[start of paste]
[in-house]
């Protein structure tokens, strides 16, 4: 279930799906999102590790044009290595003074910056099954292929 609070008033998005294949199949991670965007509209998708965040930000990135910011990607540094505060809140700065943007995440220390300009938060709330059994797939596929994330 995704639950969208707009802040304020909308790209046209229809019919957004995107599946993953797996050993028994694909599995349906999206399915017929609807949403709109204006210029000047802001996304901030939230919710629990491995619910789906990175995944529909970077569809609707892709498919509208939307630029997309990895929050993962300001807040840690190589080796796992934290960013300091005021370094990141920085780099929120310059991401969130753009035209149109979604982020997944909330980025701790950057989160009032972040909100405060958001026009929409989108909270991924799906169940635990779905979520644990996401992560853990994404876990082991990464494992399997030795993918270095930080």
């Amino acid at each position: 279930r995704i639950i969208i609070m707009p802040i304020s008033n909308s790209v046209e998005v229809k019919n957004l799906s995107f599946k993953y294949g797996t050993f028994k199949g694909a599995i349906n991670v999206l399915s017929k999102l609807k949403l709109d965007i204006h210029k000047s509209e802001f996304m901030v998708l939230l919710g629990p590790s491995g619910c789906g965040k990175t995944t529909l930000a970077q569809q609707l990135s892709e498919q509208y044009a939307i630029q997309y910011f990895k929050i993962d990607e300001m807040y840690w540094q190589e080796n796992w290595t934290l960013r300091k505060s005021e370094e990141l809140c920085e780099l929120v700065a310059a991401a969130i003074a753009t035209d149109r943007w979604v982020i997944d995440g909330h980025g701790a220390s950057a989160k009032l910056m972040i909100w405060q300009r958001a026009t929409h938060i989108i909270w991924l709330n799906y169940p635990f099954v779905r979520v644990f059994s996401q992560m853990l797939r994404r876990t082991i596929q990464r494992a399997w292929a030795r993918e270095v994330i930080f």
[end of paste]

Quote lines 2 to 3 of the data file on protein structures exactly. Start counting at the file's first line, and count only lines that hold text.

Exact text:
């Protein structure tokens, strides 16, 4: 279930799906999102590790044009290595003074910056099954292929 609070008033998005294949199949991670965007509209998708965040930000990135910011990607540094505060809140700065943007995440220390300009938060709330059994797939596929994330 995704639950969208707009802040304020909308790209046209229809019919957004995107599946993953797996050993028994694909599995349906999206399915017929609807949403709109204006210029000047802001996304901030939230919710629990491995619910789906990175995944529909970077569809609707892709498919509208939307630029997309990895929050993962300001807040840690190589080796796992934290960013300091005021370094990141920085780099929120310059991401969130753009035209149109979604982020997944909330980025701790950057989160009032972040909100405060958001026009929409989108909270991924799906169940635990779905979520644990996401992560853990994404876990082991990464494992399997030795993918270095930080």
């Amino acid at each position: 279930r995704i639950i969208i609070m707009p802040i304020s008033n909308s790209v046209e998005v229809k019919n957004l799906s995107f599946k993953y294949g797996t050993f028994k199949g694909a599995i349906n991670v999206l399915s017929k999102l609807k949403l709109d965007i204006h210029k000047s509209e802001f996304m901030v998708l939230l919710g629990p590790s491995g619910c789906g965040k990175t995944t529909l930000a970077q569809q609707l990135s892709e498919q509208y044009a939307i630029q997309y910011f990895k929050i993962d990607e300001m807040y840690w540094q190589e080796n796992w290595t934290l960013r300091k505060s005021e370094e990141l809140c920085e780099l929120v700065a310059a991401a969130i003074a753009t035209d149109r943007w979604v982020i997944d995440g909330h980025g701790a220390s950057a989160k009032l910056m972040i909100w405060q300009r958001a026009t929409h938060i989108i909270w991924l709330n799906y169940p635990f099954v779905r979520v644990f059994s996401q992560m853990l797939r994404r876990t082991i596929q990464r494992a399997w292929a030795r993918e270095v994330i930080f």